//Kia Andersen Congratulations! You made it into FIMS â€“ an acronym that you will soon get tired of explaining to people. You have worked hard to get here and are probably both excited and nervous to begin your academic journey with the faculty. Something about the program has sparked your academic interest and I hope that you pursue whatever it was to the fullest. However, you will inevitably face questions about what you will do with your degree. It can be hard to visualize where a FIMS degree fits into the world, especially when entering the program. When I began first year, the classes were captivating but I could not see how they fit into the job market or the so-called real world. Which, as I am sure you must know, is a scary feeling. Luckily 2017 has already provided us with a slew of high profile examples of just how much the world needs minds from programs like FIMS. We often donâ€™t notice when advertising goes well, but we certainly notice when it goes wrong. Take for example the Kendall Jenner and Pepsi collaboration. The now infamous ad makes a mockery of the power of political protest and rides on the backs of the enthusiasm garnered by protesters for commercialization. Many read the ad as an offensive recreation of a Black Lives Matter protest. It is hard to understand how no one on the advertising team stopped the ad or raised concerns about its insensitivity. Perhaps some of the people who worked on the project knew it was a bad idea but were too afraid to raise concerns. How the ad got on air is a mystery, but the style and tone of it is far from new. 8 // v.18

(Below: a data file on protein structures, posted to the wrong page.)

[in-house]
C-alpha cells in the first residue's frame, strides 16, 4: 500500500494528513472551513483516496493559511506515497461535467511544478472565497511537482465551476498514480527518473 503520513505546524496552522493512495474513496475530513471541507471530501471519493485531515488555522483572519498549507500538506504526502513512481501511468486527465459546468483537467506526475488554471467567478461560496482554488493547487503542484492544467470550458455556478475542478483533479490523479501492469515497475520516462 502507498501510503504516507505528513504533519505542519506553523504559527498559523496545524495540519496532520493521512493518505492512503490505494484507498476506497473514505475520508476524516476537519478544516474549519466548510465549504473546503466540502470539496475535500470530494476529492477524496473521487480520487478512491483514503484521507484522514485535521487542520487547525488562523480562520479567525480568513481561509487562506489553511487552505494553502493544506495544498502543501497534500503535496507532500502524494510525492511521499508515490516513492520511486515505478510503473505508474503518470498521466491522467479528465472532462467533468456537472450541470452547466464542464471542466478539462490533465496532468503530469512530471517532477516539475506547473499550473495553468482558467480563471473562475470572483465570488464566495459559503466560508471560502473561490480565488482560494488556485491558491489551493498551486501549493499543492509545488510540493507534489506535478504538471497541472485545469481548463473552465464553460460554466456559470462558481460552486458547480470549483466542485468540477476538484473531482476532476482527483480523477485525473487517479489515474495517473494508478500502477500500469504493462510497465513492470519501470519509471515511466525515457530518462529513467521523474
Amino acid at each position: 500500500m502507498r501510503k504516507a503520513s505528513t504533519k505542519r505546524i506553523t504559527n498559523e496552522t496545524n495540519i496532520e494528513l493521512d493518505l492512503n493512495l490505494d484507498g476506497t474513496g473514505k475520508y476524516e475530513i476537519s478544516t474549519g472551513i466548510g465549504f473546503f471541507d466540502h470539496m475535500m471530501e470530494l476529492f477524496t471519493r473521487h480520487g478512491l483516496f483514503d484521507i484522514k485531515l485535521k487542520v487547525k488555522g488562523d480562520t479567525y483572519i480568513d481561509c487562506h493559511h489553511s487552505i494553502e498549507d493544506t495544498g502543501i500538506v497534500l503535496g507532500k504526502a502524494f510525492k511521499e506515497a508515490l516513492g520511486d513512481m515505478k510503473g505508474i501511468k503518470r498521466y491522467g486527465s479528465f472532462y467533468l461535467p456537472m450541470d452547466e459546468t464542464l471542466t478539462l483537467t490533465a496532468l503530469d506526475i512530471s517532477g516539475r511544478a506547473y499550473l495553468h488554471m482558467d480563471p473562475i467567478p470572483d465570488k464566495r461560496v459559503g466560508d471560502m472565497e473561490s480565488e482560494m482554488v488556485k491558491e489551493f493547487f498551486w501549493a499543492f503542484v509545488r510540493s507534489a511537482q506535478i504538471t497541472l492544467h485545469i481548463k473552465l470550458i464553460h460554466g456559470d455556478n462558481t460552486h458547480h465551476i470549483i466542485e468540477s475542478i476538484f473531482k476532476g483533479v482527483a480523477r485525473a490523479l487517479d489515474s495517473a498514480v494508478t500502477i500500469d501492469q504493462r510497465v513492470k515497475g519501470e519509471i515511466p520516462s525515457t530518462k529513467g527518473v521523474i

openWIDE // WORLD The strategy of commercializing social and political movements is a senior advertising tactic. Karl Marx’s concept of cultural hegemony describes the way in which the ruling class dominates culturally in order to ensure the ruling class’s continued survival. These advertising tactics are a part of the cultural hegemonic agenda to absorb raw movements and sell them back to the people who started them. The field of public relations operates within this uncomfortable space. Corporate public relations experts manage how to package this consumerism in a way that disguises it from the truth. But now, truth is a hot topic. Donald Trump’s press secretary Sean Spicer’s almost comical lies have helped foster growing public concern for truth. I think that this concern is promising. Public opinion seems to be turning against these old tactics. This is changing the way companies are advertising. In the fall of 2016, Facebook launched an educational campaign to try and teach people how to “spot” fake news, and websites that expose fake news stories such as Snopes.com have been growing in popularity. I think that the continued negative reactions to these traditional practices show signs that the market is opening up for programs like FIMS. FIMS often operates in a postmodern world of greys, an often uncomfortable position between trying to better the reality we are in while simultaneously criticizing it. The general public is starting to reject political movements being repackaged as happy-go lucky commercials aimed at pacifying and commercializing real movements. The troubled notion of philanthrocapitalism, the idea that social movements can be spearheaded and fixed solely by the capitalist system, will continually be challenged as social justice movements continue. I think that we may be entering an era of ethical public relations where companies need to practice what they preach to escape criticism of the public. This may just be a FIMS pipe dream, but I think that there is increasing value in ethical media and public relation campaigns that aim to better the world we live in. Upon graduation, many FIMS students face the uncomfortable reality that they will have to contribute to an industry that they have spent four years criticizing. What I hope these examples of public outcry towards unethical and wildly insensitive advertising points to is a shift in public opinion. A shift towards more honest and productive forms of advertising and media work. As FIMS students we are aware of an interdisciplinary and intersectional approach to these topics and can provide a fresh outlook for a changing industry.